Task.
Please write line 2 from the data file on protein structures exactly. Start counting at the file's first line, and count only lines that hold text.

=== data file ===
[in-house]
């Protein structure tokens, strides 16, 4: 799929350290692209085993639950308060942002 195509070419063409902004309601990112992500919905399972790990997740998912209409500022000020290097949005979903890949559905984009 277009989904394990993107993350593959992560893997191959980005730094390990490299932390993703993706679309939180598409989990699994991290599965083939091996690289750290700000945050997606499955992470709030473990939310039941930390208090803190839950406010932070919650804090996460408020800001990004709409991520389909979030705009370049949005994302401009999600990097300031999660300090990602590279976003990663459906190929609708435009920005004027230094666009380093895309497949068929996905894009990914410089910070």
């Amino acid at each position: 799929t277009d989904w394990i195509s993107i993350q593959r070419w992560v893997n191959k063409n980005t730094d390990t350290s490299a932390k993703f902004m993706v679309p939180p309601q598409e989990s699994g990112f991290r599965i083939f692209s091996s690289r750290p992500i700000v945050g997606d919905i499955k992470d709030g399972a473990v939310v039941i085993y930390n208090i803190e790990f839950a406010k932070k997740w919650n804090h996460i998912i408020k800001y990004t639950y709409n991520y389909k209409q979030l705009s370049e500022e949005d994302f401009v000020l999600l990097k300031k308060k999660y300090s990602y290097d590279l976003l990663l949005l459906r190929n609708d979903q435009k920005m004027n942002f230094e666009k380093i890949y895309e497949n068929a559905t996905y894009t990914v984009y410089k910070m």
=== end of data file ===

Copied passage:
């Protein structure tokens, strides 16, 4: 799929350290692209085993639950308060942002 195509070419063409902004309601990112992500919905399972790990997740998912209409500022000020290097949005979903890949559905984009 277009989904394990993107993350593959992560893997191959980005730094390990490299932390993703993706679309939180598409989990699994991290599965083939091996690289750290700000945050997606499955992470709030473990939310039941930390208090803190839950406010932070919650804090996460408020800001990004709409991520389909979030705009370049949005994302401009999600990097300031999660300090990602590279976003990663459906190929609708435009920005004027230094666009380093895309497949068929996905894009990914410089910070």